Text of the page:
Updated: JANUARY 28, 2019

Heterophobia is a fear, hatred, or aversion to heterosexual people. Heterophobia is most commonly experienced by homosexual, bisexual, and asexual people, who view heterosexual people as very different to themselves.

The term heterophobia is a portmanteau of the prefix hetero, meaning other or different, and phobia, an irrational fear. It is a variation of the more commonly used term describing similar feelings directed towards homosexual people, homophobia. It came into popular usage in the late 1970s.

More About Heterophobia

Heterophobic people often feel the same way about heterosexuals that homophobic people do about homosexuals. They might feel heterosexual people flaunt their lifestyle and sexuality. They may feel heterosexual displays of affection are unnatural and repulsive. In addition, heterophobic people may react against the way they perceive heterosexual individuals oppress the LGBTQI community.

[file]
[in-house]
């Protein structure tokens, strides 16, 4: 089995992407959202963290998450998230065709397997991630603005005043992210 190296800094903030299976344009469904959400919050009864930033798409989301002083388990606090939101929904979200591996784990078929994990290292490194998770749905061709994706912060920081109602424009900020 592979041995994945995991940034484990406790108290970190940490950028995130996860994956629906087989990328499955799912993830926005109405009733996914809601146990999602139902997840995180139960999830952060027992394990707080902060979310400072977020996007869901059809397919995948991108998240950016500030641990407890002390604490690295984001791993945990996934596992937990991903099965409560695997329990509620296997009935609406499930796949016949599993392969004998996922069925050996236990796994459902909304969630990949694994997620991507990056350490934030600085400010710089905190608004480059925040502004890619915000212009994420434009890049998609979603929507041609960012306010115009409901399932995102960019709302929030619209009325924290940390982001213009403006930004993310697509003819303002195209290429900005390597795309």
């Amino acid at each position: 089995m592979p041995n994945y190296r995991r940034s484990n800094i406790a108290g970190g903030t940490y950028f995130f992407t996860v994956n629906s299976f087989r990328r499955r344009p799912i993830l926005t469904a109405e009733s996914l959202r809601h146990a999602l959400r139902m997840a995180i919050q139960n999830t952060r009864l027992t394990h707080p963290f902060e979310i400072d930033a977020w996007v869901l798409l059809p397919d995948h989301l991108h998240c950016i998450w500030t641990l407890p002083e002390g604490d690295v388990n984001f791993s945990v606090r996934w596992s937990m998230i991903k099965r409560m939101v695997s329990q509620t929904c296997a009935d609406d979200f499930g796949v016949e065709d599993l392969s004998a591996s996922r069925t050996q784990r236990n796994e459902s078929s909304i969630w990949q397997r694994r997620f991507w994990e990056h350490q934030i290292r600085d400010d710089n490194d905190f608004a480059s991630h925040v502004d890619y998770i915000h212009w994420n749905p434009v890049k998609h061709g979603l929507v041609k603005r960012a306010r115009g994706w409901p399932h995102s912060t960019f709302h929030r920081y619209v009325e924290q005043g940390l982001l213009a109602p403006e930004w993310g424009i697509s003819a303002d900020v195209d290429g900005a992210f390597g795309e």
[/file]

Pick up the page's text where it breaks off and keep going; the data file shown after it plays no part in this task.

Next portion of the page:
Heterophobia can be triggered by many factors. Homosexual or bisexual individuals may develop heterophobic feelings after having a negative sexual experience with their opposite gender. In these cases, sexual abuse or having heterosexual sex out of a sense of obligation or a desire to conform may trigger heterophobia. People may develop heterophobia because they only socialize with members of the LGBTQIA community and don’t get to know, and thus understand, heterosexual people. Heterophobia may be reinforced by heteronormative culture which can make LGBTQIA people feel out of place and misunderstood.

While true heterophobia can be damaging, some homosexual and bisexual people joke about heterophobia. They may pretend to be repulsed by their straight friends making out, for example, to tease them.

Some people argue that true heterophobia is a myth. Instead they say the concept has been invented by the straight community as an attempt to discredit and derail LGBTQI rights and activism. If heterophobia exists, it could be argued that LGBTQIA activists aren’t campaigning for equality, and instead behaving in a heterophobic fashion.


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